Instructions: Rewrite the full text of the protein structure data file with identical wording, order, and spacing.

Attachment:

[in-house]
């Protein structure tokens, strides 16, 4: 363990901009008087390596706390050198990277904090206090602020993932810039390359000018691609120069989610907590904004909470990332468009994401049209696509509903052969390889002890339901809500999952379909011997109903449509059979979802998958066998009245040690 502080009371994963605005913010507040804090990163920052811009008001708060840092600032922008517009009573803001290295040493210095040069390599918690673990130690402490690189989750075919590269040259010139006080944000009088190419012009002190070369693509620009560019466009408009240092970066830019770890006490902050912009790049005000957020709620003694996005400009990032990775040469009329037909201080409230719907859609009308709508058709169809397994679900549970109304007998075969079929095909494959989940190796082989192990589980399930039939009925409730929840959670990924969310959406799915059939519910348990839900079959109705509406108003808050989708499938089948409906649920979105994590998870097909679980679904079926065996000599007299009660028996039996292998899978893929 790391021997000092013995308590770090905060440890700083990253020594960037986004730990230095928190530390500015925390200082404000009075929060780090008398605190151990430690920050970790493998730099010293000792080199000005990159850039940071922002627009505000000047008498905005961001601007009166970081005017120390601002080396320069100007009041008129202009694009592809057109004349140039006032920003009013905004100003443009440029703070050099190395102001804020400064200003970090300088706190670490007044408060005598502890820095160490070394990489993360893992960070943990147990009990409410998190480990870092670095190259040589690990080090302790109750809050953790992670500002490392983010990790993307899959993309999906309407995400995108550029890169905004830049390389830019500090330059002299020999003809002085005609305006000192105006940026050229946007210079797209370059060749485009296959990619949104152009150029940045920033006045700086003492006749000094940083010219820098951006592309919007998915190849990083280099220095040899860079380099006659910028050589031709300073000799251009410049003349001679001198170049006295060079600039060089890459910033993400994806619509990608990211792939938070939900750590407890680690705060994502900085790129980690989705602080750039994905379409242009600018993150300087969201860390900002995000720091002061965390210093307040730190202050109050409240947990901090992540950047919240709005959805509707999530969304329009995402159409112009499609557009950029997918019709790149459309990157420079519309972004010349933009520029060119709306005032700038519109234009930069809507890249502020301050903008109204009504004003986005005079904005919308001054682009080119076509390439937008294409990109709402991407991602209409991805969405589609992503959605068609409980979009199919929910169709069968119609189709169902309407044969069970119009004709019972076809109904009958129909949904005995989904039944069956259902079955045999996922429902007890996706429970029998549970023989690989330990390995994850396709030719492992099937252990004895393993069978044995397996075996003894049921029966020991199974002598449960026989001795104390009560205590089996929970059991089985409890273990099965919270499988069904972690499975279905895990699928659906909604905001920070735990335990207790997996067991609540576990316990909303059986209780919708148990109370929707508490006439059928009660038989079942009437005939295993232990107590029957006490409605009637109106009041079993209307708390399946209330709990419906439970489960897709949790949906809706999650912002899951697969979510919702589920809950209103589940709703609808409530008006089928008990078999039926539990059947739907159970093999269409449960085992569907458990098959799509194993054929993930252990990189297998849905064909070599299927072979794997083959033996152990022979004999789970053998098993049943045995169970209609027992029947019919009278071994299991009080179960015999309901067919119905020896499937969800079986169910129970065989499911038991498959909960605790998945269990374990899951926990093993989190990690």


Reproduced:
[in-house]
């Protein structure tokens, strides 16, 4: 363990901009008087390596706390050198990277904090206090602020993932810039390359000018691609120069989610907590904004909470990332468009994401049209696509509903052969390889002890339901809500999952379909011997109903449509059979979802998958066998009245040690 502080009371994963605005913010507040804090990163920052811009008001708060840092600032922008517009009573803001290295040493210095040069390599918690673990130690402490690189989750075919590269040259010139006080944000009088190419012009002190070369693509620009560019466009408009240092970066830019770890006490902050912009790049005000957020709620003694996005400009990032990775040469009329037909201080409230719907859609009308709508058709169809397994679900549970109304007998075969079929095909494959989940190796082989192990589980399930039939009925409730929840959670990924969310959406799915059939519910348990839900079959109705509406108003808050989708499938089948409906649920979105994590998870097909679980679904079926065996000599007299009660028996039996292998899978893929 790391021997000092013995308590770090905060440890700083990253020594960037986004730990230095928190530390500015925390200082404000009075929060780090008398605190151990430690920050970790493998730099010293000792080199000005990159850039940071922002627009505000000047008498905005961001601007009166970081005017120390601002080396320069100007009041008129202009694009592809057109004349140039006032920003009013905004100003443009440029703070050099190395102001804020400064200003970090300088706190670490007044408060005598502890820095160490070394990489993360893992960070943990147990009990409410998190480990870092670095190259040589690990080090302790109750809050953790992670500002490392983010990790993307899959993309999906309407995400995108550029890169905004830049390389830019500090330059002299020999003809002085005609305006000192105006940026050229946007210079797209370059060749485009296959990619949104152009150029940045920033006045700086003492006749000094940083010219820098951006592309919007998915190849990083280099220095040899860079380099006659910028050589031709300073000799251009410049003349001679001198170049006295060079600039060089890459910033993400994806619509990608990211792939938070939900750590407890680690705060994502900085790129980690989705602080750039994905379409242009600018993150300087969201860390900002995000720091002061965390210093307040730190202050109050409240947990901090992540950047919240709005959805509707999530969304329009995402159409112009499609557009950029997918019709790149459309990157420079519309972004010349933009520029060119709306005032700038519109234009930069809507890249502020301050903008109204009504004003986005005079904005919308001054682009080119076509390439937008294409990109709402991407991602209409991805969405589609992503959605068609409980979009199919929910169709069968119609189709169902309407044969069970119009004709019972076809109904009958129909949904005995989904039944069956259902079955045999996922429902007890996706429970029998549970023989690989330990390995994850396709030719492992099937252990004895393993069978044995397996075996003894049921029966020991199974002598449960026989001795104390009560205590089996929970059991089985409890273990099965919270499988069904972690499975279905895990699928659906909604905001920070735990335990207790997996067991609540576990316990909303059986209780919708148990109370929707508490006439059928009660038989079942009437005939295993232990107590029957006490409605009637109106009041079993209307708390399946209330709990419906439970489960897709949790949906809706999650912002899951697969979510919702589920809950209103589940709703609808409530008006089928008990078999039926539990059947739907159970093999269409449960085992569907458990098959799509194993054929993930252990990189297998849905064909070599299927072979794997083959033996152990022979004999789970053998098993049943045995169970209609027992029947019919009278071994299991009080179960015999309901067919119905020896499937969800079986169910129970065989499911038991498959909960605790998945269990374990899951926990093993989190990690």